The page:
October 23, 2008

Virtual hold-ups

Two teens of 14 and 15 were sentenced to 160 and 200 hours of community service by court in the north of Holland for assaulting a classmate, threatening him with a knife and robbing him from different items. Nothing new one would say; we hear often about youngsters stealing or robbing others for popular brands of sport shoes, cloth, mobile phones or iPods. The original thing here was that the items were nothing but virtual properties the victim had collected in the online game RuneScape ! The muggers forced their victim to login in his game account and overbooked all the virtual merchandise he had collected (with sweat and tears) to their own game account.
This is the second such case I come across here in Holland after the Habbo Hotel sophisticated online theft last year. Like the previous one it got enough publicity in blogs and forums; it is however the first time, at least in Holland that a court accepted that virtual “goods” are the same as physical goods punishing the offenders.
The case is interesting from the legal point of view but also from the sociological one. It shows that for an increasing number of individuals gaming becomes an obsessive activity that can lead them even to crime either virtual, like the older Habbo Hotel case, or involving physical violence like the recent case.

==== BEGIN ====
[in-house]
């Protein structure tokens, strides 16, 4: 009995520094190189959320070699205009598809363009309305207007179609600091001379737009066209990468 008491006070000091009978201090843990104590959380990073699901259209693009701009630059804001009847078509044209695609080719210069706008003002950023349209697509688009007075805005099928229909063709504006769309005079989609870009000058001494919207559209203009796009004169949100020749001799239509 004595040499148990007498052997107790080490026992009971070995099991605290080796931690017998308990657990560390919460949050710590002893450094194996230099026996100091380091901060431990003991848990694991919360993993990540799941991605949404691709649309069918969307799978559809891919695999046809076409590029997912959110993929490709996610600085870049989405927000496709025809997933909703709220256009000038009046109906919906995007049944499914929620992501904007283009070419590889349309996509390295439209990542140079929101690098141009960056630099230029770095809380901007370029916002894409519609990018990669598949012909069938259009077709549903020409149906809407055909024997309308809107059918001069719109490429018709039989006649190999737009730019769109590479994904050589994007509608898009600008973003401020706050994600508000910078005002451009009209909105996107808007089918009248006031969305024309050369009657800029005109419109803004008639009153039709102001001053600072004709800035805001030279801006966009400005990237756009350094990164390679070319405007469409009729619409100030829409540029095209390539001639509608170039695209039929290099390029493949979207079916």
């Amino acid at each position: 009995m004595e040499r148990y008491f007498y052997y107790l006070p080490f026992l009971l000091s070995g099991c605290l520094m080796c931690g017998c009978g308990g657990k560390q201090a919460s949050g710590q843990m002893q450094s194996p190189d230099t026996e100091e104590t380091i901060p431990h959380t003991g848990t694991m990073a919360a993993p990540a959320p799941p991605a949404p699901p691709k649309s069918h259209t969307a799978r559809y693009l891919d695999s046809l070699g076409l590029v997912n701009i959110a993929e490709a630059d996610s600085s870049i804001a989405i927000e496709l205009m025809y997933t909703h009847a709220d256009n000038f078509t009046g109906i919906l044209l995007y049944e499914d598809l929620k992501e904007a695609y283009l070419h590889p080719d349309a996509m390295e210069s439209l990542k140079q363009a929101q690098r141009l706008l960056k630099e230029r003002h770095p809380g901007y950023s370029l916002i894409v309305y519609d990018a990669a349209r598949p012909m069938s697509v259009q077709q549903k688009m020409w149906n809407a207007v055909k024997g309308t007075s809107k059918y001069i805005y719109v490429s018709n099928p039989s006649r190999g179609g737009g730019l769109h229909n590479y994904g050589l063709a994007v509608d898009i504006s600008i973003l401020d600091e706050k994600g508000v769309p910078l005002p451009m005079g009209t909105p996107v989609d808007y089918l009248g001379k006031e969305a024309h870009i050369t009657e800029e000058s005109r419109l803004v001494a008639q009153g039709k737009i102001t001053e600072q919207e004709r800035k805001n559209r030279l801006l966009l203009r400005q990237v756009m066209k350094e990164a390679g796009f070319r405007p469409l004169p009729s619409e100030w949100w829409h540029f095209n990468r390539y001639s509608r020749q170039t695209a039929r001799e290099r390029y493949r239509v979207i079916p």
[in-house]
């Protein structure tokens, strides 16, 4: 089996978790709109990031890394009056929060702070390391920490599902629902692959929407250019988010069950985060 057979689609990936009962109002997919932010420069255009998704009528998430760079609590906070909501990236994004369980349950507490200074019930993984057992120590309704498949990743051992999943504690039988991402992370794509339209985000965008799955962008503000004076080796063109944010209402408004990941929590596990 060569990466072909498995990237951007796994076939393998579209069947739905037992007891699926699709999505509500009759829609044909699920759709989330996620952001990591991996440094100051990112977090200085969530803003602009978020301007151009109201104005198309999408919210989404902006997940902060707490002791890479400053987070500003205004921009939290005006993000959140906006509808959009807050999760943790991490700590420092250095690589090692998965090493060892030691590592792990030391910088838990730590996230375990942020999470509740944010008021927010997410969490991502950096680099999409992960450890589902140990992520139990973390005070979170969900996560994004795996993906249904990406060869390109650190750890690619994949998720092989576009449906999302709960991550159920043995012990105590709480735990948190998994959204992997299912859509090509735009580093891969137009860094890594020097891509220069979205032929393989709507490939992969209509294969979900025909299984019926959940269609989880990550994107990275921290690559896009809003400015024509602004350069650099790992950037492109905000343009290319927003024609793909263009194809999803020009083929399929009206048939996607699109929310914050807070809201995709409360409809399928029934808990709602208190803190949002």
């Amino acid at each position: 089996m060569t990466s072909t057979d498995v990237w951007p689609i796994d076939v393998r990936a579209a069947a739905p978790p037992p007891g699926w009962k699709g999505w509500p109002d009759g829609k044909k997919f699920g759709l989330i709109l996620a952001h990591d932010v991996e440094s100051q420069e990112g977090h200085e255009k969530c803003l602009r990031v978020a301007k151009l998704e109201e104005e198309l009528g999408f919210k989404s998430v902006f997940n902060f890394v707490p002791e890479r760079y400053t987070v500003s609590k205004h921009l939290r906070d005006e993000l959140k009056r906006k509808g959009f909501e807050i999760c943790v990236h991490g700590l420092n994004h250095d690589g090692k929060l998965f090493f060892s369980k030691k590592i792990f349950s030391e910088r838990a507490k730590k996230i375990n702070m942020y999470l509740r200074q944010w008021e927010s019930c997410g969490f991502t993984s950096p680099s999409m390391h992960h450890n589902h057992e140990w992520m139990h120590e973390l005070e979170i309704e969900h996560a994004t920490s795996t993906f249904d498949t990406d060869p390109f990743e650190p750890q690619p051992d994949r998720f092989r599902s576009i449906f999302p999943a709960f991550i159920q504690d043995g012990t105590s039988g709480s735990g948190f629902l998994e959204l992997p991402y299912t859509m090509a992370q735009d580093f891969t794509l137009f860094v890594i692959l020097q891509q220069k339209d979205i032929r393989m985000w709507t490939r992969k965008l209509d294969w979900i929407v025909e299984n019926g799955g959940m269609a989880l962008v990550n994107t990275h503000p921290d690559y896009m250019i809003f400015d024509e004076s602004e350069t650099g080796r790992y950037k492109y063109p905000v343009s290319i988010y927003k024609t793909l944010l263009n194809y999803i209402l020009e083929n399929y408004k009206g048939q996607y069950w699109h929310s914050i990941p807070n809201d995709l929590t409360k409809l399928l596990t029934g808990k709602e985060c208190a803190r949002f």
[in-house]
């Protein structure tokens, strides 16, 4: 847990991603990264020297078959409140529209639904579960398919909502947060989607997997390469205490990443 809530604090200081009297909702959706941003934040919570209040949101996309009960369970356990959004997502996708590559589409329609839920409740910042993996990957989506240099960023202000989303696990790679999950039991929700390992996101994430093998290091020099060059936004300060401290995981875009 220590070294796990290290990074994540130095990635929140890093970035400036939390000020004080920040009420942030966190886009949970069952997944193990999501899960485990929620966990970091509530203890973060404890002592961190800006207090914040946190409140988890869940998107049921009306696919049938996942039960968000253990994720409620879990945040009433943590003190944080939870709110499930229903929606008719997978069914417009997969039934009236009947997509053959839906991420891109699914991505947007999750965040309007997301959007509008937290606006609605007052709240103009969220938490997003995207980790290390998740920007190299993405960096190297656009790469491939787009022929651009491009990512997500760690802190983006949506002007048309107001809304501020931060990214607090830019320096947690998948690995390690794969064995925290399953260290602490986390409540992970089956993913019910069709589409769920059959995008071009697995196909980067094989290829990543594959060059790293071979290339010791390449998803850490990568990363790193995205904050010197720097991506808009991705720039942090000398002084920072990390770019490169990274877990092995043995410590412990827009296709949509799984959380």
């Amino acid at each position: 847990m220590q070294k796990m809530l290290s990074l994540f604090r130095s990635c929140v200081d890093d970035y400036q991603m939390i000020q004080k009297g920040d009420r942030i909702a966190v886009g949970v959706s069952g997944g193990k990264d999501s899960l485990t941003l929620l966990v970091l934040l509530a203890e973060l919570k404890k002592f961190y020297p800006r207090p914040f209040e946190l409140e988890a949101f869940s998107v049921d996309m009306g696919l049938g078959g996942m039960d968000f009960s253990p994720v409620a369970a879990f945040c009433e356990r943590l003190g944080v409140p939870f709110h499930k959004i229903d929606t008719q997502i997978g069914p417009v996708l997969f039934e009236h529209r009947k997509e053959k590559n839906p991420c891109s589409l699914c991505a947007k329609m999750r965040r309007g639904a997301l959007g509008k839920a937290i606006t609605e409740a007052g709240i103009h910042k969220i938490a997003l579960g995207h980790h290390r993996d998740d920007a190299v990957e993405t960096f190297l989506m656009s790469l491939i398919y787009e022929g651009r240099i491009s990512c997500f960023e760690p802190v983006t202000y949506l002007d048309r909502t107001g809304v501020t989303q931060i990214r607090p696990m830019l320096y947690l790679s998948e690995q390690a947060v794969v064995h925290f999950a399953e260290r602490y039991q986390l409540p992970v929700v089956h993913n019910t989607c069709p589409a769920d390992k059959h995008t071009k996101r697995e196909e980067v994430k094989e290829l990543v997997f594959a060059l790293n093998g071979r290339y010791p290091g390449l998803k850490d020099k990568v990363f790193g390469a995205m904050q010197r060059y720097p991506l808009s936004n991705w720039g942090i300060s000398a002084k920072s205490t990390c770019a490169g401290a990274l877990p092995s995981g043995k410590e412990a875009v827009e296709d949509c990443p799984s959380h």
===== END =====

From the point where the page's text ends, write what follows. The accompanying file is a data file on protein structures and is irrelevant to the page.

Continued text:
Video games have already been accused as inciting violence or anti-social behavior but this has not prevented them from becoming one of the more popular activities not only among kids but mainly among adults. With millions of people already spending their free and probably also working time gaming (at this moment 55.500 people are playing RuneScape!) and the continuous growth of online games and communities we should expect this kind of incidents to happen more frequently in the future.
Solution? I am not sure if the game producers can do something about it but I am afraid that in their majority they don’t really mind as long as the game sells. Regulatory legislation about the games does not exist and even if it existed enforcement for online games would be difficult. The danger is that in an online gaming Far West the game category will sooner or later attract professional criminals who will find there new sources of “income”. Low enforcement should maybe turn its attention also to this kind of online activity next to children pornography and financial crime. I am afraid the kind of incidents that came to publicity in Holland happen much more often than we think.